Shortfall in Canadian private health insurance

Private health insurance should cover whatever Canada’s public health system doesn’t – but is it actually doing that?

by Leo Almazora

Canada’s public health system is the envy of many countries all over the world. It’s considered one of the most equitable healthcare systems and provides coverage that far exceeds that of many other countries. But as wide-reaching as that safety net is, it doesn’t cover every cost.

This is explained in a commentary piece in the Hamilton Spectator by John Have, fellow of the Canadian Institute of Actuaries and president of Have Associates, and Robert L. Brown, an expert advisor with and a fellow with the Canadian Institute of Actuaries.

“That Canada has completely publicly funded healthcare is true for medically-necessary care, such as hospital, diagnostic and physician services. But most Canadians must fund dental, vision and pharmaceutical drug costs privately,” the piece says, as well as health-care services that are deemed non-essential under the Canada Health Act, such as chiropractic or physiotherapy services.

The healthcare costs Canadians must pay or insure privately have surged in the last 40 years, increasing by more than 220% on average since 1975 – a figure that’s already been adjusted for population growth and inflation. Currently, Canadians must absorb 30% of health costs themselves.

The increased private healthcare costs can be separated into several ballooning variables, such as the aging population, increased per-session costs of health services, and rising drug costs. The last is especially significant, as Canada is one of only a few universal health systems that doesn’t include prescription drugs as a medically necessary benefit. The possibility of a national pharmacare program is now being discussed at federal and provincial levels.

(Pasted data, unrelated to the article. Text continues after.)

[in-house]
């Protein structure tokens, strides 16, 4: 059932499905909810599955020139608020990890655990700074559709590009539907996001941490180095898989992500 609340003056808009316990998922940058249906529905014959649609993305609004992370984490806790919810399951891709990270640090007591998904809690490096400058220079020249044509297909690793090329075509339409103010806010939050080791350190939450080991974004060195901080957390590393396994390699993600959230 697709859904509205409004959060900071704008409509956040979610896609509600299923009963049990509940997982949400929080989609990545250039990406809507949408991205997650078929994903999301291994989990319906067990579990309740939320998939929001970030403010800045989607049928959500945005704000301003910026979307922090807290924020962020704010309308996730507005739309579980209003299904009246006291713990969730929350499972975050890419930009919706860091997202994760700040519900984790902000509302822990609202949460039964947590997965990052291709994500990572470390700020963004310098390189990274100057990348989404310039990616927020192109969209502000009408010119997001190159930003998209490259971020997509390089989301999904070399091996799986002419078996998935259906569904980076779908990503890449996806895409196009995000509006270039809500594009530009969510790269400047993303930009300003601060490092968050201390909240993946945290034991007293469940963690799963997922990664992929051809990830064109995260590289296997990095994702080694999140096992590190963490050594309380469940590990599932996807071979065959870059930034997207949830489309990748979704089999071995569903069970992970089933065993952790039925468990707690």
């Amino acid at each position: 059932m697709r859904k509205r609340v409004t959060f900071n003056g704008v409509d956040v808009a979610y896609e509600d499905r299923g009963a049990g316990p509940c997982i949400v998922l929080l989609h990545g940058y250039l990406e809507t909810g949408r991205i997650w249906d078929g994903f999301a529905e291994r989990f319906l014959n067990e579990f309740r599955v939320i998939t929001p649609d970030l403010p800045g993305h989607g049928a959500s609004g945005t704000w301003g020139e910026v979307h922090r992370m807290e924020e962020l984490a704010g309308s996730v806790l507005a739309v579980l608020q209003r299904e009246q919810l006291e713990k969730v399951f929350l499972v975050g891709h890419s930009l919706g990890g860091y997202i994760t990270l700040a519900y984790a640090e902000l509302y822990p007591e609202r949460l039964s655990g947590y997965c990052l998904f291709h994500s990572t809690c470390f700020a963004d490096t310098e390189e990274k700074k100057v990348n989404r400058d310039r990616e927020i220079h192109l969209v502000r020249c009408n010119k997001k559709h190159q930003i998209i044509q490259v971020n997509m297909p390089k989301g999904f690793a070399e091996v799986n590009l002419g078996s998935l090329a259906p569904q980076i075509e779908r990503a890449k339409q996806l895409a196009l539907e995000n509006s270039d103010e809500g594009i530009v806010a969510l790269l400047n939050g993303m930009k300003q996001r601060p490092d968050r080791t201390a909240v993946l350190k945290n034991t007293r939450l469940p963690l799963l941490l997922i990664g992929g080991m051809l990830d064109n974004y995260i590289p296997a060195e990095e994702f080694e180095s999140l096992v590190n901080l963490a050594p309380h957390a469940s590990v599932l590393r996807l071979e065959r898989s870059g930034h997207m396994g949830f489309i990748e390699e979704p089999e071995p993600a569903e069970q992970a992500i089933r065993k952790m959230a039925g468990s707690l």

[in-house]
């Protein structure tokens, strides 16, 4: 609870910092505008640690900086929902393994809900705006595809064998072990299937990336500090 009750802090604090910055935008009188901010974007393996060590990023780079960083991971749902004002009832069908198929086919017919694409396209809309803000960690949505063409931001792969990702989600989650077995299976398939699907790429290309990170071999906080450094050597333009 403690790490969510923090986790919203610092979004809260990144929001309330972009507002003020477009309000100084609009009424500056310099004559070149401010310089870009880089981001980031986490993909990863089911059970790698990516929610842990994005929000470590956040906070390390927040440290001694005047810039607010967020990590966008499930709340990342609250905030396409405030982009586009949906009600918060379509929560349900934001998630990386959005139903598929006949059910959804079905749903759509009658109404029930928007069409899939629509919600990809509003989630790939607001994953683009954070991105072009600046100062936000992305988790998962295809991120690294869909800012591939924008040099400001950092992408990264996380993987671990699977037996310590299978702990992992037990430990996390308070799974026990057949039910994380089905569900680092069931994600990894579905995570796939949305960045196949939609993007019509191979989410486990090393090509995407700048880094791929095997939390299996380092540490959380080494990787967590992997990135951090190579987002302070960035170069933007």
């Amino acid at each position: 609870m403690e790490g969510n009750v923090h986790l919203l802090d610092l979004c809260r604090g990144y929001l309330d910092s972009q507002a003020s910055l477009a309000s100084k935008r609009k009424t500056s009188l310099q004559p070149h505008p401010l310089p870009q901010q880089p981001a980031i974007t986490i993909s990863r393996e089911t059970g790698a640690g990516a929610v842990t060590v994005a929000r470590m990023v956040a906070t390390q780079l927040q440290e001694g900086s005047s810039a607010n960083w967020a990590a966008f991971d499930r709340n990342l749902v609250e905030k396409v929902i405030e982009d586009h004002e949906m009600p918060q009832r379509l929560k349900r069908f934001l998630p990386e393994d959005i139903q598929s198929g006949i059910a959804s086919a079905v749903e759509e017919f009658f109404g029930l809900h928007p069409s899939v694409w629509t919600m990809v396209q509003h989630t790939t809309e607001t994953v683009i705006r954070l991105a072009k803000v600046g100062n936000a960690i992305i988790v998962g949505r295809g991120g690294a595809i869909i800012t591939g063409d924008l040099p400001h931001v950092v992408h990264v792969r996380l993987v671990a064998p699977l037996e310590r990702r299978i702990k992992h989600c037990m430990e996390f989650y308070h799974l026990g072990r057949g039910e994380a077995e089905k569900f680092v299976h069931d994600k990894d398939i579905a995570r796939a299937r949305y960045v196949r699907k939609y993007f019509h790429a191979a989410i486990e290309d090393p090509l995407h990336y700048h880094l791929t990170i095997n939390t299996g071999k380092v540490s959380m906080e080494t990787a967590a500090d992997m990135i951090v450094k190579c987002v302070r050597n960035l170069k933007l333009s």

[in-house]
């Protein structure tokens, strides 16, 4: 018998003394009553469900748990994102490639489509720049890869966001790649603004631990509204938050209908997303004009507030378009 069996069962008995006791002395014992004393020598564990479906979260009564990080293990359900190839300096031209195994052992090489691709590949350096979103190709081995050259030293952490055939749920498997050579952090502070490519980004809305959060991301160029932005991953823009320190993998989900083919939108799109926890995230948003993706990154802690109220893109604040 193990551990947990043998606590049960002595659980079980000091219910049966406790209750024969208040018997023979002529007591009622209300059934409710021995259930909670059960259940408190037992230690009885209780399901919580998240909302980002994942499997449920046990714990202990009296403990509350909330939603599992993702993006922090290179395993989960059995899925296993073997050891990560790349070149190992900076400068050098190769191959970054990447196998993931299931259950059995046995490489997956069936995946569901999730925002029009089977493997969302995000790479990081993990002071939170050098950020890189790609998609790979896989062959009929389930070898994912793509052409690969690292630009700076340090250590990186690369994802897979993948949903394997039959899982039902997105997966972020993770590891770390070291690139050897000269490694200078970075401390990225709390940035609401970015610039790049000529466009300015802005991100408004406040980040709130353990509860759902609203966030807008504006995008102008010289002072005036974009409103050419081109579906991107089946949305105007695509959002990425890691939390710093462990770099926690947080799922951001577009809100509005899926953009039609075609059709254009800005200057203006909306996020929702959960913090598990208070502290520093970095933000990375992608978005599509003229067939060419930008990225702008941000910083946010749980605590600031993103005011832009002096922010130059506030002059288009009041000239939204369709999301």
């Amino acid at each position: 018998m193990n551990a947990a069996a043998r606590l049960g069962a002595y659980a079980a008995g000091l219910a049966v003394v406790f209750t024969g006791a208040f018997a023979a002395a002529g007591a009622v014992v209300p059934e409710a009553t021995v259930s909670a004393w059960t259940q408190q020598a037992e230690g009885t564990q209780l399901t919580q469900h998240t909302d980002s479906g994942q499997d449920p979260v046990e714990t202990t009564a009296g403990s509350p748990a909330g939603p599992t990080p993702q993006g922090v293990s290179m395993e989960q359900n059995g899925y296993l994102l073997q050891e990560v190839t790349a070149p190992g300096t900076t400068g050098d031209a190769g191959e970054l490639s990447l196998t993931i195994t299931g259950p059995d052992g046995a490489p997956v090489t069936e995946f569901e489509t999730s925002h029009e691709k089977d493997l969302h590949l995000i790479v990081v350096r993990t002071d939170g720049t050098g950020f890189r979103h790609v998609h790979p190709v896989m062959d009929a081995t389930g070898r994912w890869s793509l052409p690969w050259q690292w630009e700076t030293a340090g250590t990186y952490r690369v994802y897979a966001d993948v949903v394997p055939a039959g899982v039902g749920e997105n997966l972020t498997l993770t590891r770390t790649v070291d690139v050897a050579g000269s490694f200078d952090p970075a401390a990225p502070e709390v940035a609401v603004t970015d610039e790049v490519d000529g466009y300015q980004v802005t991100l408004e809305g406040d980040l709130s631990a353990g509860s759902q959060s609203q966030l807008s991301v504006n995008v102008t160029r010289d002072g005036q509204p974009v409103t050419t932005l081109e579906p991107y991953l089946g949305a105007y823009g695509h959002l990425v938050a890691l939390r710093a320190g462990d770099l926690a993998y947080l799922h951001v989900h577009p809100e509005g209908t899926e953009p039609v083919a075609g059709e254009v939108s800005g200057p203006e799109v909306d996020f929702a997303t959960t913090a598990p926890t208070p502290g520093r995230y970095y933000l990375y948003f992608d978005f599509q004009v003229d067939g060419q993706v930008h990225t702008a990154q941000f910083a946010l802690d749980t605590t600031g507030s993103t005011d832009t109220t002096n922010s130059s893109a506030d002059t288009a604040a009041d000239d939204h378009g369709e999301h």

Meanwhile, many Canadians are counting on private health insurance to cover medical interventions and treatments that fall outside the jurisdiction of public healthcare. Many get this from group insurance they get at work. Employees who are laid-off lose the benefit, but they are typically offered limited coverage within 60 days of their termination – the key word being “limited.”

Those who are underemployed, unemployed, or self-employed have to apply for private coverage on their own. However, if they cannot provide medical evidence of good health – which usually means they have pre-existing medical coverage – they may avail of only limited coverage, assuming they’re allowed any coverage at all.

In the present situation, those who cannot afford or avail of private health coverage, even if they want it, are out of luck; they’ll have to pay out-of-pocket for or go without health services they cannot afford.

Though things look broken now, that doesn’t mean they’re unfixable. In fact the authors propose one insurance solution in the case of those who lose coverage due to termination.

“Existing group life insurance regulations and guidelines could offer a path forward. In stark contrast to group health insurance, when someone is laid-off work, group life contracts in Canada must allow the employee to convert their group life insurance to individual life insurance plans up to a maximum of $200,000 (for those under age 65). The key component? They don't have to provide any evidence of insurability,” the piece says. In other words, those who are terminated are guaranteed the opportunity to purchase a reasonably-priced life insurance plan without having to pass any health tests.

“This simple solution won't address all the concerns around private health costs in Canada, but it is something governments and insurers could work together to implement without too much difficulty,” the piece concludes.

Related stories:
Hybrid public-private healthcare: a solution that requires regulation
Is it time to patch up insurers’ inconsistent birth control coverage?